When the weather cools down and snowflakes start falling there tends to be two camps of people. Those who are obsessively checking the weather and have had their skis waxed since the first week of October …annnnnd the rest of us. 

Not really, of course. There are plenty of things to love about winter. Sparkly snowflakes. Soup simmering away on the stovetop. Snowy adventures. Endless cups of tea and cocoa. 

But the sun setting at 4pm is not usually one of those things. 

And if the shorter days and colder weather leave you feeling fatigued and a little blah, you may be dealing with the “Winter Blues.” 

The blues are a milder form of Seasonal Affective Disorder (SAD), a form of depression that is triggered by the change in the seasons. It’s symptoms are similar to other forms of depression and include things like: 

  • Fatigue 
  • Loss of interest in activities you used to enjoy
  • Changes to appetite or weight 
  • Changes in sleep patterns 
  • Feeling blue  

The big difference between SAD and other forms of depression is that the timing of the symptoms seems to follow a seasonal pattern. In the U.S., it’s estimated that between 4 and 6 percent of people are affected by SAD and somewhere around 20 percent struggle with the milder form of “winter blues.”

While the cause is not entirely clear, it’s thought to have some relationship to disruptions in your body’s circadian rhythms and less exposure to sunlight during the daytime hours. Other theories suggest that the seasonal changes can impact hormones such as melatonin and serotonin that help to regulate sleep and mood. 

Fortunately, there are a lot of simple lifestyle strategies you can incorporate to support a healthy mood even when the sun isn’t around as often. However if your symptoms continue despite healthy lifestyle changes or your symptoms last longer than 2 weeks or are severe, it’s important to talk to a mental health professional.  


Spending time outdoors can have a profound effect on your mental health!  Several studies have found that walking in nature is associated with decreased levels of anxiety and may be useful clinically as a supplementary treatment for SAD and major depressive disorders. Nature has the capacity to promote feelings of awe. Even just looking at water or trees can lower stress, improve overall well-being, and provide a serious mood boost!


Does eating more color in your diet lead to a more colorful life? 

The research says yes! 

We don’t always connect the foods we are eating with how we feel, but the food-mood connection is real. When we don’t feel well, we often don’t make the best decisions and then we feel worse and find ourselves reaching for more simple carbs and sugars and the cycle continues. But, focusing on a more colorful, anti-inflammatory Mediterranean style diet has been shown to support brain health and even decrease the risk for depression

So “eat the rainbow” is more than just a cute phrase. There’s actually a lot of science behind it too!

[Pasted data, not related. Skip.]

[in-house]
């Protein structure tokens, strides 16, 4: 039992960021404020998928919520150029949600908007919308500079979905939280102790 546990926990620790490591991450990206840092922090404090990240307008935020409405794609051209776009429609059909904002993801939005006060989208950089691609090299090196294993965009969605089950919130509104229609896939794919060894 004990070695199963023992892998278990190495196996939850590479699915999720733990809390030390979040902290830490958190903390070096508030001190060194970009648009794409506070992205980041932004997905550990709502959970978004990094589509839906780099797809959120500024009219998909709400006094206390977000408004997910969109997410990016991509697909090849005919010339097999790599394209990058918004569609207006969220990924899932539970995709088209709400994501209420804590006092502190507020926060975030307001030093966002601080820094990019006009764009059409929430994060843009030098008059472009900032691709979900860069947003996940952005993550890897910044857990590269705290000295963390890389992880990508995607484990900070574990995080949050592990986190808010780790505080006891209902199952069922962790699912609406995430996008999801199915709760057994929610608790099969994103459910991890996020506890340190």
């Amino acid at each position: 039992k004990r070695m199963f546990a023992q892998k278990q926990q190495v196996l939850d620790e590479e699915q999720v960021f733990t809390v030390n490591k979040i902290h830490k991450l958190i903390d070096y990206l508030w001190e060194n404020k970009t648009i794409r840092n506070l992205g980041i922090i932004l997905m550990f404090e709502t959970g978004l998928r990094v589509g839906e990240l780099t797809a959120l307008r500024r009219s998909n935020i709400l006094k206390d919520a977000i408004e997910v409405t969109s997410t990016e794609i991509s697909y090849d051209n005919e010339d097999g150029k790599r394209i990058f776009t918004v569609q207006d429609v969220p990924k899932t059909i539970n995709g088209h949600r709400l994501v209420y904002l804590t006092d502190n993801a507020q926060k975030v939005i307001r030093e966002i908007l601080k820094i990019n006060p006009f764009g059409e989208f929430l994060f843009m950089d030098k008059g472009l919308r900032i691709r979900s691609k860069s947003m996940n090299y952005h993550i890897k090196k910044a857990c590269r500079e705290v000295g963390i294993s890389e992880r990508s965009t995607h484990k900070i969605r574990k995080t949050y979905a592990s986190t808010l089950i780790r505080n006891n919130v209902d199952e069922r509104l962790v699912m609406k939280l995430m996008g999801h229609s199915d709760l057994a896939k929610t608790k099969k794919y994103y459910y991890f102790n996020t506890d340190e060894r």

Bright light therapy uses exposure to artificial lights that mimic natural sunlight to help optimize your body’s circadian rhythms. The use of light boxes is widely recognized as a first line therapy for SAD and just 20-30 minutes of exposure in the mornings can have a pretty profound impact on your mood! 


Moving your body is one of the quickest (and most fun) ways to change your mood! Regular movement benefits all aspects of our health. From improving cardiovascular health, and joint mobility to increasing energy and improving sleep quality. 

But, while there are many, many physical benefits, I’m convinced the real benefit comes from the clarity of mind that it brings. Exercise has been shown to decrease depression and anxiety, improve self-esteem and wellbeing, and the flood of endorphins you get makes almost everything feel a little more manageable. 


It’s absolutely ok not to feel ok all the time, but it’s harder to feel sad when your mind and heart are full of gratitude. Several studies have found that gratitude increases physical and emotional wellbeing, improves relationships, and creates a more positive overall outlook on life. Changing your focus to all that you have can be exactly the mental shift needed to get through the long winter months. 


The research on loneliness is clear, when we have healthy connections we are simply better people. And happier too. 

Eating well and moving your body are important pieces of the wellness puzzle, but relationships, community, and a sense of purpose are absolutely essential. Recent studies have shown that there is a strong association between social isolation and symptoms of depression and researchers have found that the effects of loneliness are as harmful as if you were smoking 15 cigarettes a day! 

In his book, Together; the Healing Power of Human Connection in a Sometimes Lonely World, Dr. Vivek Murti, former surgeon general, argues that loneliness is one of the most detrimental threats facing our modern society and the impact that it has on our overall health. 

More kindness and connection actually translates into happier, healthier workplaces, families and communities. And during these strange times of COVID-19 we need human connection more than others. 

The things that help support a healthy mood are the same things that support your overall well being all year long, so no need to stop once the days start getting longer.